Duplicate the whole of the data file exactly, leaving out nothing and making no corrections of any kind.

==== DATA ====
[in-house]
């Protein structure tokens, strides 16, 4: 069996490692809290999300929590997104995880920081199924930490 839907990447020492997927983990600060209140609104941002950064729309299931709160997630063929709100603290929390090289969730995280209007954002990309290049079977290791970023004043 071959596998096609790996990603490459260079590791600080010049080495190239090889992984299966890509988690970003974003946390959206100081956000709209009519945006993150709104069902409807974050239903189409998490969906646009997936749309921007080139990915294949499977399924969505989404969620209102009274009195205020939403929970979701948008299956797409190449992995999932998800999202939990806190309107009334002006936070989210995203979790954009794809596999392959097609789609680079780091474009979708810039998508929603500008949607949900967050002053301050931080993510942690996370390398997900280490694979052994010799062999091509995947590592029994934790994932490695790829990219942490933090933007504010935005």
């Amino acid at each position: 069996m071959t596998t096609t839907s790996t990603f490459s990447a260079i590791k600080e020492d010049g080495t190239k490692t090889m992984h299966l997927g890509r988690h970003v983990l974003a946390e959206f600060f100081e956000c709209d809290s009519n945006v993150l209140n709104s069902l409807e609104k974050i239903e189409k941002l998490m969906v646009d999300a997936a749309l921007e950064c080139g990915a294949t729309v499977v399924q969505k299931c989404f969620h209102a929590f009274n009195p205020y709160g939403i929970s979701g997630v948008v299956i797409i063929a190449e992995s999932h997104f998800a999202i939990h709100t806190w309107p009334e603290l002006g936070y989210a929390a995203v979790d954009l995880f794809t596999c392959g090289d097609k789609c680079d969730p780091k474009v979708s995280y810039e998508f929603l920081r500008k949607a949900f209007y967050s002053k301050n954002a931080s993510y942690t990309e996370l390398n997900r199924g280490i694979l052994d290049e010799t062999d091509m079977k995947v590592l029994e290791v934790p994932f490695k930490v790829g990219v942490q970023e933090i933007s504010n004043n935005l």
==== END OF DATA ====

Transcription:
[in-house]
């Protein structure tokens, strides 16, 4: 069996490692809290999300929590997104995880920081199924930490 839907990447020492997927983990600060209140609104941002950064729309299931709160997630063929709100603290929390090289969730995280209007954002990309290049079977290791970023004043 071959596998096609790996990603490459260079590791600080010049080495190239090889992984299966890509988690970003974003946390959206100081956000709209009519945006993150709104069902409807974050239903189409998490969906646009997936749309921007080139990915294949499977399924969505989404969620209102009274009195205020939403929970979701948008299956797409190449992995999932998800999202939990806190309107009334002006936070989210995203979790954009794809596999392959097609789609680079780091474009979708810039998508929603500008949607949900967050002053301050931080993510942690996370390398997900280490694979052994010799062999091509995947590592029994934790994932490695790829990219942490933090933007504010935005």
């Amino acid at each position: 069996m071959t596998t096609t839907s790996t990603f490459s990447a260079i590791k600080e020492d010049g080495t190239k490692t090889m992984h299966l997927g890509r988690h970003v983990l974003a946390e959206f600060f100081e956000c709209d809290s009519n945006v993150l209140n709104s069902l409807e609104k974050i239903e189409k941002l998490m969906v646009d999300a997936a749309l921007e950064c080139g990915a294949t729309v499977v399924q969505k299931c989404f969620h209102a929590f009274n009195p205020y709160g939403i929970s979701g997630v948008v299956i797409i063929a190449e992995s999932h997104f998800a999202i939990h709100t806190w309107p009334e603290l002006g936070y989210a929390a995203v979790d954009l995880f794809t596999c392959g090289d097609k789609c680079d969730p780091k474009v979708s995280y810039e998508f929603l920081r500008k949607a949900f209007y967050s002053k301050n954002a931080s993510y942690t990309e996370l390398n997900r199924g280490i694979l052994d290049e010799t062999d091509m079977k995947v590592l029994e290791v934790p994932f490695k930490v790829g990219v942490q970023e933090i933007s504010n004043n935005l």